They filed into the Four Seasons Restaurant in formal attire, selected fine cigars and raised a flute of Tattinger Champagne to the heavens to celebrate Cigar Aficionado's Tenth Anniversary Another Night to Remember, held on April 16 in New York City. They numbered 217 in all: cigarmakers, politicians, business leaders and celebrities, including James Gandolfini, Rush Limbaugh, Francis Ford Coppola, Rick Pitino and Rudolph Giuliani, united by the love of cigars and wine and a desire to give to CaP CURE, the research organization created by Michael Milken in hopes of finding a cure for prostate cancer. An auction of rare cigars, legendary wines and an array of luxury goods and services raised $756,000 for the charity, after Milken matched the $378,000 total with his own money.
The night began with a chilled seafood bar of lobster and shrimp cocktail, raw oysters and clams, as well as hors d'oeuvres such as blini with caviar, skewered scallops and bison carpaccio with black truffles. The guests sipped Champagne, Martinis and other cocktails as they selected from a world-class selection of premium cigars, including Arturo Fuentes, Ashtons, C.A.O.s, Cuesta-Reys, Diamond Crowns, Don Diego Reserves, La Flor Dominicanas, La Gloria Cubanas, Macanudos, Montecristo Serie Vs, Partagas Black Labels and Punch Rare Corojos.
Marvin R. Shanken, editor and publisher of Cigar Aficionado, and host and auctioneer for the evening, greeted and thanked the crowd as they sat at their tables, arranged around the dining-room fountain, which was filled with flowers, and flanked by cherry blossom trees in spring bloom.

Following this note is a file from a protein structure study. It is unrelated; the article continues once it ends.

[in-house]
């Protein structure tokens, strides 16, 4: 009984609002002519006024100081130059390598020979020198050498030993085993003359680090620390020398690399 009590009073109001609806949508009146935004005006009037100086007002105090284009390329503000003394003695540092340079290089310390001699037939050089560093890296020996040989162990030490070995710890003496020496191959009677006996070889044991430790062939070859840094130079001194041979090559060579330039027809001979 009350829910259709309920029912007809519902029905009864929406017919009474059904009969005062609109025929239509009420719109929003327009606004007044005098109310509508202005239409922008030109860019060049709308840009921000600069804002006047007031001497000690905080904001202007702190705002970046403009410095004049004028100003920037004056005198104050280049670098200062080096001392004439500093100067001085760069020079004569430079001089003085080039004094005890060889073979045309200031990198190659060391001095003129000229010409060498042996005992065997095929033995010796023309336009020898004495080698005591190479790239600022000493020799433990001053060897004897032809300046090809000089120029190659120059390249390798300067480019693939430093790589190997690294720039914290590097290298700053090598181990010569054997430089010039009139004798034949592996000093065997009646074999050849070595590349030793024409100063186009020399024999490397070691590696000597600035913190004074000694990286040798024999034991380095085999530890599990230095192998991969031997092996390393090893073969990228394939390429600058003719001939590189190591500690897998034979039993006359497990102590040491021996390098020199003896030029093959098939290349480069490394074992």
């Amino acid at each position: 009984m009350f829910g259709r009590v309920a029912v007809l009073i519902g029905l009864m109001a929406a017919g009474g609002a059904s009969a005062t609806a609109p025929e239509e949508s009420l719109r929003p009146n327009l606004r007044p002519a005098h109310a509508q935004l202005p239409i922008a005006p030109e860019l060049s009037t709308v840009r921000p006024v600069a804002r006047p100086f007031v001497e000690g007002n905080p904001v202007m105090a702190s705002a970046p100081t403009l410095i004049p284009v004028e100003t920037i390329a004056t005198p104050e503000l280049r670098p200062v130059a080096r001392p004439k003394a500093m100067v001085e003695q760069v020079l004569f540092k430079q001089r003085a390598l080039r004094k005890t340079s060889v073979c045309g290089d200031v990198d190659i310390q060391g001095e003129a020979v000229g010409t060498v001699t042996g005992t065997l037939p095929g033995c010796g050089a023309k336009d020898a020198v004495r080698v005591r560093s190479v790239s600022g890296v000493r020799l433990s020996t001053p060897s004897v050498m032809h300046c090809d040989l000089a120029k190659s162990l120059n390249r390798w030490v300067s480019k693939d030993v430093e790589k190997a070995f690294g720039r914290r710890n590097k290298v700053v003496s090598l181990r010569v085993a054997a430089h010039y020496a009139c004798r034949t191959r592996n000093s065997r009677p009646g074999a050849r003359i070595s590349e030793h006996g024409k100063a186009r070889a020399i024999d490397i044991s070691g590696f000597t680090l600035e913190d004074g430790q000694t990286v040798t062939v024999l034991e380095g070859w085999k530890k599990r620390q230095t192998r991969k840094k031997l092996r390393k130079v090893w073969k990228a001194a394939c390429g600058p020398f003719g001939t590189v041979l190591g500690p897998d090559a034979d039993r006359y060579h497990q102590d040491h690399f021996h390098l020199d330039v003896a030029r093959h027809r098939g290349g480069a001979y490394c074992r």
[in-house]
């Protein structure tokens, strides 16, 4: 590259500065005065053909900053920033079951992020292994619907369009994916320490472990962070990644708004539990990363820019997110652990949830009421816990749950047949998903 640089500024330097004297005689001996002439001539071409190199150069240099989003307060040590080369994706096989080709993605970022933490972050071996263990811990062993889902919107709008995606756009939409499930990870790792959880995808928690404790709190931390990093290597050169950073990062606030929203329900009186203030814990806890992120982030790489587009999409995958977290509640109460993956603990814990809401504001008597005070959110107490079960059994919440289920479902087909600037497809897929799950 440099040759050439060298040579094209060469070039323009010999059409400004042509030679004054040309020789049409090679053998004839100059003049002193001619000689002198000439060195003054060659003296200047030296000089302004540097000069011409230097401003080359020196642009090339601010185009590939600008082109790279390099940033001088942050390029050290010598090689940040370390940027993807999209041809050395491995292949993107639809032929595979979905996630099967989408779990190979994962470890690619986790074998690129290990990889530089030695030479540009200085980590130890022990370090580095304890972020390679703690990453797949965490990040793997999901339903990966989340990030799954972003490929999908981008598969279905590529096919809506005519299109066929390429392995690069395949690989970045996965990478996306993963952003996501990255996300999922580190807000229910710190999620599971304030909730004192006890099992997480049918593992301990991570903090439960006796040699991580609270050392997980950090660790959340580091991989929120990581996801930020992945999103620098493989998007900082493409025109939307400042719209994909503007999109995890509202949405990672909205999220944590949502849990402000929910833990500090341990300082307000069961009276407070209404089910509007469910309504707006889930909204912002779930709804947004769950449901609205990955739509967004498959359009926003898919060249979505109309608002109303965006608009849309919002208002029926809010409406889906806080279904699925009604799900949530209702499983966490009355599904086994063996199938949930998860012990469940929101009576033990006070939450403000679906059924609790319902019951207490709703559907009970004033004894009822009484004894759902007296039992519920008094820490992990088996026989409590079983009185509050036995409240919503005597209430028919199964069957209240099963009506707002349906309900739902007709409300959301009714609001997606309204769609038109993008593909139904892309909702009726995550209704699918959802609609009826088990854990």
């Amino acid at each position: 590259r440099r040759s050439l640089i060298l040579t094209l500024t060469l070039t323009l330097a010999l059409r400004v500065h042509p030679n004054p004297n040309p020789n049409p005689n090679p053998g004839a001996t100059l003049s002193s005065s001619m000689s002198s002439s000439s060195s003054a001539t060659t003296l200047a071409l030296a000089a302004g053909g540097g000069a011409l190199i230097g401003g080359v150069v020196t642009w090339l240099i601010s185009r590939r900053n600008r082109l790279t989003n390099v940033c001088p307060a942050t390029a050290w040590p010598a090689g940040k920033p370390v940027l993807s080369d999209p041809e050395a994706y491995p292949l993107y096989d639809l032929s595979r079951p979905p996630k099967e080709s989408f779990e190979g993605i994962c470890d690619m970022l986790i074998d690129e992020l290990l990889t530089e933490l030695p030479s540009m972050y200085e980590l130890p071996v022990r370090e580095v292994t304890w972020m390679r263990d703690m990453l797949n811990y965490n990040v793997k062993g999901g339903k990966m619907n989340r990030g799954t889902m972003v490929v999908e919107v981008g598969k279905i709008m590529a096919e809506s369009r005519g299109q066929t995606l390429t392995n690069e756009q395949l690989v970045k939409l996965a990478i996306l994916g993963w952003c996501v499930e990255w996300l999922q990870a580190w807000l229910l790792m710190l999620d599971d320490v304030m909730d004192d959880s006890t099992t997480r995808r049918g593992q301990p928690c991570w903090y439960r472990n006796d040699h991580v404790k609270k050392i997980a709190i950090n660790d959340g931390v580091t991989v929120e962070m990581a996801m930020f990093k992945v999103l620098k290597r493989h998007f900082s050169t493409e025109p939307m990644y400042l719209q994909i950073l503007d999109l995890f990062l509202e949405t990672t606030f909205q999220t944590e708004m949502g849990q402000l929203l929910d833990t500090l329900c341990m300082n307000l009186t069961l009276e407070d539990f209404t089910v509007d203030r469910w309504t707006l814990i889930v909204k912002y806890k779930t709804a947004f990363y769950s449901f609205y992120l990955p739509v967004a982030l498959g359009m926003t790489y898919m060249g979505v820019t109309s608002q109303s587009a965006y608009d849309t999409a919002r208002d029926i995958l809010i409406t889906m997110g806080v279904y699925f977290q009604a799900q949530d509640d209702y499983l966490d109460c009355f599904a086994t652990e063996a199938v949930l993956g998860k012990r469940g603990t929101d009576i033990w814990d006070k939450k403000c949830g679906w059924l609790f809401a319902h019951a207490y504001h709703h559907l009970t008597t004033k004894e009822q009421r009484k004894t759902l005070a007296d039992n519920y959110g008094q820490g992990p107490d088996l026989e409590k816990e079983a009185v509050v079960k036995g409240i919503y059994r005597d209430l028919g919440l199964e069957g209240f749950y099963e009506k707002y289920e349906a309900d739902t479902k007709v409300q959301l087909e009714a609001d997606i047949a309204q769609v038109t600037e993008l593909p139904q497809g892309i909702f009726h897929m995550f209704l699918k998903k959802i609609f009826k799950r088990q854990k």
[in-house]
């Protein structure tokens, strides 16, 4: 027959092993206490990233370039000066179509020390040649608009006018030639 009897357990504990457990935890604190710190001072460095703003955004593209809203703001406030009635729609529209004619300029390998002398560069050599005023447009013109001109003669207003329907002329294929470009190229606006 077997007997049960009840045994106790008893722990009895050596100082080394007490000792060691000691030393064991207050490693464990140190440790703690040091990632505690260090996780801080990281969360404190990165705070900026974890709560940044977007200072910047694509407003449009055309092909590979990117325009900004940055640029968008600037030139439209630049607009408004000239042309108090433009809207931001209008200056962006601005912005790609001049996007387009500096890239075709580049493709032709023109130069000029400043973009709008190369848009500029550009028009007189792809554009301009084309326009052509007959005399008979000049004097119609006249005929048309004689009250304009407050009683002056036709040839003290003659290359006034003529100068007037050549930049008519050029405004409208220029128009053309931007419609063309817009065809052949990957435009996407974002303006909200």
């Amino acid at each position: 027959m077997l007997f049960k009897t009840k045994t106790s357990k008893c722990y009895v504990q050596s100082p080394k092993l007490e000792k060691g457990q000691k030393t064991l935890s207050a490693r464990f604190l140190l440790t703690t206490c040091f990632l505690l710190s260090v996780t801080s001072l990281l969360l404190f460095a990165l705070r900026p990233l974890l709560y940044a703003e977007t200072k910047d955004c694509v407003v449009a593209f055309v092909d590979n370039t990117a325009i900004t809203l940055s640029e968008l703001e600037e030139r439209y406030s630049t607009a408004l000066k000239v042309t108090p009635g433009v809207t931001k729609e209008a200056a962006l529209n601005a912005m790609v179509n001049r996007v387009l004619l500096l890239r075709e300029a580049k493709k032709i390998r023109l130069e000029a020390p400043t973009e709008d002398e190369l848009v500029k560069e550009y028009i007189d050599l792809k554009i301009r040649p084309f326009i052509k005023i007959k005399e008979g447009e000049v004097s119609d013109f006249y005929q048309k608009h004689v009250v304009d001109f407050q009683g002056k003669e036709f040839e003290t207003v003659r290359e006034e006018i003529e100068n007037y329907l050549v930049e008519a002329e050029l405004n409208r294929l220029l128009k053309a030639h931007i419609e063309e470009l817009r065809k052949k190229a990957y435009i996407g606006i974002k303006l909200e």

"It's been 10 incredible years, and we made it," Shanken said, to heavy applause. He immediately gave a heartfelt thanks to the cigar- makers in the audience for their long-term support of the dinner, and they stood to crowd applause. The group comprised Theo Folz, Jim Colucci and Janelle Rosenfeld from Altadis U.S.A.; Edgar M. Cullman, David Danziger and Sherwin Seltzer from General Cigar Co.; Carlos Fuente Sr., Carlos Fuente Jr. and Wayne Suarez from Arturo Fuente Cigars; Robert Levin from Holt's Distributors Inc.; Ernesto Perez-Carrillo and Michael Giannini from El Credito Cigars Inc.; Jose Orlando Padrón and Jorge Padrón from PadrÛn Cigars Inc.; Eric M. Newman from J.C. Newman Cigar Co.; Litto Gomez and Ines Lorenzo-Gomez from La Flor Dominicana and Tim Ozgener from C.A.O. International Inc. Also in attendance were Fred Levinger from Colibri, as well as New York City cigar retailers Lionel Melendi from De La Concha, David Kitchens from Davidoff, Lew and LaVonda Rothman from JR Cigars and Bruce Goldstein from Arnold's Tobacco Shop.